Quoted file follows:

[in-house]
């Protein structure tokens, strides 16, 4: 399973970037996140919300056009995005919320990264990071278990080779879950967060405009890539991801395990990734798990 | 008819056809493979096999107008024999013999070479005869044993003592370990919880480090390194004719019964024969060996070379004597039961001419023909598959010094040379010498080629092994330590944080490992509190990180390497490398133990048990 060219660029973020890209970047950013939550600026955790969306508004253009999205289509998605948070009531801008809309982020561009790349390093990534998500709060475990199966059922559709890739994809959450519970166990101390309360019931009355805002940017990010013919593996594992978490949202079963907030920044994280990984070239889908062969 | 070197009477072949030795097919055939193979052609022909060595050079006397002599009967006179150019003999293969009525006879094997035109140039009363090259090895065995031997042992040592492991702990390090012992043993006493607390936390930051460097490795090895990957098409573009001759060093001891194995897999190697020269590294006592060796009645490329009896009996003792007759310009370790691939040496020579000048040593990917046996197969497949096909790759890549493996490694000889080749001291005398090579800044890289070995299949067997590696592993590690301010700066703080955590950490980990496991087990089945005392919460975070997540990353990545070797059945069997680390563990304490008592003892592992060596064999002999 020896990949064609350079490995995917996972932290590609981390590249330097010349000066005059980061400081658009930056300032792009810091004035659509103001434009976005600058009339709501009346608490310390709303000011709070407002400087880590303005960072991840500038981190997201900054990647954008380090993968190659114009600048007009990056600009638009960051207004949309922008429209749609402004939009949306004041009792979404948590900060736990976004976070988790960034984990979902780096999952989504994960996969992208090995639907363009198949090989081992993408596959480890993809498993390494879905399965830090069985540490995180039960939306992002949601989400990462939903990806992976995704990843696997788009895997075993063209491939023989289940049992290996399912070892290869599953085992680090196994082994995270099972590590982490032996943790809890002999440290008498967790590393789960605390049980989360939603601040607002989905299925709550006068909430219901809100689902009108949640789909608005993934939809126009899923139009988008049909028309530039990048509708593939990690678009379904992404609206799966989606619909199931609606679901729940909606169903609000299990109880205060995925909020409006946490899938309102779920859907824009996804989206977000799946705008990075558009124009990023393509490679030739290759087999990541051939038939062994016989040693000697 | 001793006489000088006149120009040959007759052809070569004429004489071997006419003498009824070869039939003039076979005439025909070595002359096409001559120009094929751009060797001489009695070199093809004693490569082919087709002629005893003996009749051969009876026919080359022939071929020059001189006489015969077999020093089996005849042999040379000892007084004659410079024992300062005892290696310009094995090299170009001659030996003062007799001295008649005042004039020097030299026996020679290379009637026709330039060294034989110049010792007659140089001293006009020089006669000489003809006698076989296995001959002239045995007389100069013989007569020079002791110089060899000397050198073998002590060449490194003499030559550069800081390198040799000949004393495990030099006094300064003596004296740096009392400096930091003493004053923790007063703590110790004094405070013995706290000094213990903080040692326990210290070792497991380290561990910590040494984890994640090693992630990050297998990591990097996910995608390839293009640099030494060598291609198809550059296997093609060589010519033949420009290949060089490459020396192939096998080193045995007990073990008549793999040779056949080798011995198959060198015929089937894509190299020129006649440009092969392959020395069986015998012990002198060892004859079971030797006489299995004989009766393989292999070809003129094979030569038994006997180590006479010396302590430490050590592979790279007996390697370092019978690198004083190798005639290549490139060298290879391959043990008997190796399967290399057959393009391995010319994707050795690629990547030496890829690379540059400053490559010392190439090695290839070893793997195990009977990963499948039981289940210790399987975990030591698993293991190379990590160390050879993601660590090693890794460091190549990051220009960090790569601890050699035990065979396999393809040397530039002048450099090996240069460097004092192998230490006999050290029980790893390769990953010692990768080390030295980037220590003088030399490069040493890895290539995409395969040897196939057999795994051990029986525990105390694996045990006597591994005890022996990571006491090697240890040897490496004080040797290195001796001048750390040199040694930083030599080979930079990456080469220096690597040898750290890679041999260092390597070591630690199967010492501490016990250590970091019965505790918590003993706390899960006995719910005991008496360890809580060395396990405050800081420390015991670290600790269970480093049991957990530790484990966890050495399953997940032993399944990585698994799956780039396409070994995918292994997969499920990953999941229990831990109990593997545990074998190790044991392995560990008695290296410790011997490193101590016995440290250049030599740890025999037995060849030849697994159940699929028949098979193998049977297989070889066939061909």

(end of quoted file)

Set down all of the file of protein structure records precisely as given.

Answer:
[in-house]
């Protein structure tokens, strides 16, 4: 399973970037996140919300056009995005919320990264990071278990080779879950967060405009890539991801395990990734798990 | 008819056809493979096999107008024999013999070479005869044993003592370990919880480090390194004719019964024969060996070379004597039961001419023909598959010094040379010498080629092994330590944080490992509190990180390497490398133990048990 060219660029973020890209970047950013939550600026955790969306508004253009999205289509998605948070009531801008809309982020561009790349390093990534998500709060475990199966059922559709890739994809959450519970166990101390309360019931009355805002940017990010013919593996594992978490949202079963907030920044994280990984070239889908062969 | 070197009477072949030795097919055939193979052609022909060595050079006397002599009967006179150019003999293969009525006879094997035109140039009363090259090895065995031997042992040592492991702990390090012992043993006493607390936390930051460097490795090895990957098409573009001759060093001891194995897999190697020269590294006592060796009645490329009896009996003792007759310009370790691939040496020579000048040593990917046996197969497949096909790759890549493996490694000889080749001291005398090579800044890289070995299949067997590696592993590690301010700066703080955590950490980990496991087990089945005392919460975070997540990353990545070797059945069997680390563990304490008592003892592992060596064999002999 020896990949064609350079490995995917996972932290590609981390590249330097010349000066005059980061400081658009930056300032792009810091004035659509103001434009976005600058009339709501009346608490310390709303000011709070407002400087880590303005960072991840500038981190997201900054990647954008380090993968190659114009600048007009990056600009638009960051207004949309922008429209749609402004939009949306004041009792979404948590900060736990976004976070988790960034984990979902780096999952989504994960996969992208090995639907363009198949090989081992993408596959480890993809498993390494879905399965830090069985540490995180039960939306992002949601989400990462939903990806992976995704990843696997788009895997075993063209491939023989289940049992290996399912070892290869599953085992680090196994082994995270099972590590982490032996943790809890002999440290008498967790590393789960605390049980989360939603601040607002989905299925709550006068909430219901809100689902009108949640789909608005993934939809126009899923139009988008049909028309530039990048509708593939990690678009379904992404609206799966989606619909199931609606679901729940909606169903609000299990109880205060995925909020409006946490899938309102779920859907824009996804989206977000799946705008990075558009124009990023393509490679030739290759087999990541051939038939062994016989040693000697 | 001793006489000088006149120009040959007759052809070569004429004489071997006419003498009824070869039939003039076979005439025909070595002359096409001559120009094929751009060797001489009695070199093809004693490569082919087709002629005893003996009749051969009876026919080359022939071929020059001189006489015969077999020093089996005849042999040379000892007084004659410079024992300062005892290696310009094995090299170009001659030996003062007799001295008649005042004039020097030299026996020679290379009637026709330039060294034989110049010792007659140089001293006009020089006669000489003809006698076989296995001959002239045995007389100069013989007569020079002791110089060899000397050198073998002590060449490194003499030559550069800081390198040799000949004393495990030099006094300064003596004296740096009392400096930091003493004053923790007063703590110790004094405070013995706290000094213990903080040692326990210290070792497991380290561990910590040494984890994640090693992630990050297998990591990097996910995608390839293009640099030494060598291609198809550059296997093609060589010519033949420009290949060089490459020396192939096998080193045995007990073990008549793999040779056949080798011995198959060198015929089937894509190299020129006649440009092969392959020395069986015998012990002198060892004859079971030797006489299995004989009766393989292999070809003129094979030569038994006997180590006479010396302590430490050590592979790279007996390697370092019978690198004083190798005639290549490139060298290879391959043990008997190796399967290399057959393009391995010319994707050795690629990547030496890829690379540059400053490559010392190439090695290839070893793997195990009977990963499948039981289940210790399987975990030591698993293991190379990590160390050879993601660590090693890794460091190549990051220009960090790569601890050699035990065979396999393809040397530039002048450099090996240069460097004092192998230490006999050290029980790893390769990953010692990768080390030295980037220590003088030399490069040493890895290539995409395969040897196939057999795994051990029986525990105390694996045990006597591994005890022996990571006491090697240890040897490496004080040797290195001796001048750390040199040694930083030599080979930079990456080469220096690597040898750290890679041999260092390597070591630690199967010492501490016990250590970091019965505790918590003993706390899960006995719910005991008496360890809580060395396990405050800081420390015991670290600790269970480093049991957990530790484990966890050495399953997940032993399944990585698994799956780039396409070994995918292994997969499920990953999941229990831990109990593997545990074998190790044991392995560990008695290296410790011997490193101590016995440290250049030599740890025999037995060849030849697994159940699929028949098979193998049977297989070889066939061909």